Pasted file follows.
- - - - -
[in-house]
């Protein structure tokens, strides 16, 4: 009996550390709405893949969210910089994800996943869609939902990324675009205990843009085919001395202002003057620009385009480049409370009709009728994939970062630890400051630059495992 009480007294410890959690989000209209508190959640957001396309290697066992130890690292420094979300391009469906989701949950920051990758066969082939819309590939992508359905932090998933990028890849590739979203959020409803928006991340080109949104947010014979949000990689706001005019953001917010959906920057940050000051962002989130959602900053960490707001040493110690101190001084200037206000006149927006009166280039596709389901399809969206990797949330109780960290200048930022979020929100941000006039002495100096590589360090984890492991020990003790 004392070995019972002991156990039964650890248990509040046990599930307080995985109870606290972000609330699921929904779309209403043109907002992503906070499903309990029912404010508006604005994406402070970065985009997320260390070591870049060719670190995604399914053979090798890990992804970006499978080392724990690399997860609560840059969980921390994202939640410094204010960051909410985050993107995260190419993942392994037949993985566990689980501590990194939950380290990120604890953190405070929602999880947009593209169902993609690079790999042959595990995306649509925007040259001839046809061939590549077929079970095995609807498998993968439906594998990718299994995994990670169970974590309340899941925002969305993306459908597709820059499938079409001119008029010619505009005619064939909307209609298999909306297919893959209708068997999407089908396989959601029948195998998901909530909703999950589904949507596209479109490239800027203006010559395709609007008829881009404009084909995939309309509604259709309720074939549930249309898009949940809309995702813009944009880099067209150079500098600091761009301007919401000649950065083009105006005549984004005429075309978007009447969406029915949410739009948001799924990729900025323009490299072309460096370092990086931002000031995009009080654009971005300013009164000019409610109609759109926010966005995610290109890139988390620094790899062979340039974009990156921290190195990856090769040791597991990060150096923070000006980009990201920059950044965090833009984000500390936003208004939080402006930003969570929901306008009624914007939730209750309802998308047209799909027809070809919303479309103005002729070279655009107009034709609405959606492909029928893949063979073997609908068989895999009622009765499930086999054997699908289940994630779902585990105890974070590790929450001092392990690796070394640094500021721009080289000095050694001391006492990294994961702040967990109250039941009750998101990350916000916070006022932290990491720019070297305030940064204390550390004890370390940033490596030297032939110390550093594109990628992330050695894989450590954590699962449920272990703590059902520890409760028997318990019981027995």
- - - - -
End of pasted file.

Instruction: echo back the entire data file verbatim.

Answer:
[in-house]
């Protein structure tokens, strides 16, 4: 009996550390709405893949969210910089994800996943869609939902990324675009205990843009085919001395202002003057620009385009480049409370009709009728994939970062630890400051630059495992 009480007294410890959690989000209209508190959640957001396309290697066992130890690292420094979300391009469906989701949950920051990758066969082939819309590939992508359905932090998933990028890849590739979203959020409803928006991340080109949104947010014979949000990689706001005019953001917010959906920057940050000051962002989130959602900053960490707001040493110690101190001084200037206000006149927006009166280039596709389901399809969206990797949330109780960290200048930022979020929100941000006039002495100096590589360090984890492991020990003790 004392070995019972002991156990039964650890248990509040046990599930307080995985109870606290972000609330699921929904779309209403043109907002992503906070499903309990029912404010508006604005994406402070970065985009997320260390070591870049060719670190995604399914053979090798890990992804970006499978080392724990690399997860609560840059969980921390994202939640410094204010960051909410985050993107995260190419993942392994037949993985566990689980501590990194939950380290990120604890953190405070929602999880947009593209169902993609690079790999042959595990995306649509925007040259001839046809061939590549077929079970095995609807498998993968439906594998990718299994995994990670169970974590309340899941925002969305993306459908597709820059499938079409001119008029010619505009005619064939909307209609298999909306297919893959209708068997999407089908396989959601029948195998998901909530909703999950589904949507596209479109490239800027203006010559395709609007008829881009404009084909995939309309509604259709309720074939549930249309898009949940809309995702813009944009880099067209150079500098600091761009301007919401000649950065083009105006005549984004005429075309978007009447969406029915949410739009948001799924990729900025323009490299072309460096370092990086931002000031995009009080654009971005300013009164000019409610109609759109926010966005995610290109890139988390620094790899062979340039974009990156921290190195990856090769040791597991990060150096923070000006980009990201920059950044965090833009984000500390936003208004939080402006930003969570929901306008009624914007939730209750309802998308047209799909027809070809919303479309103005002729070279655009107009034709609405959606492909029928893949063979073997609908068989895999009622009765499930086999054997699908289940994630779902585990105890974070590790929450001092392990690796070394640094500021721009080289000095050694001391006492990294994961702040967990109250039941009750998101990350916000916070006022932290990491720019070297305030940064204390550390004890370390940033490596030297032939110390550093594109990628992330050695894989450590954590699962449920272990703590059902520890409760028997318990019981027995």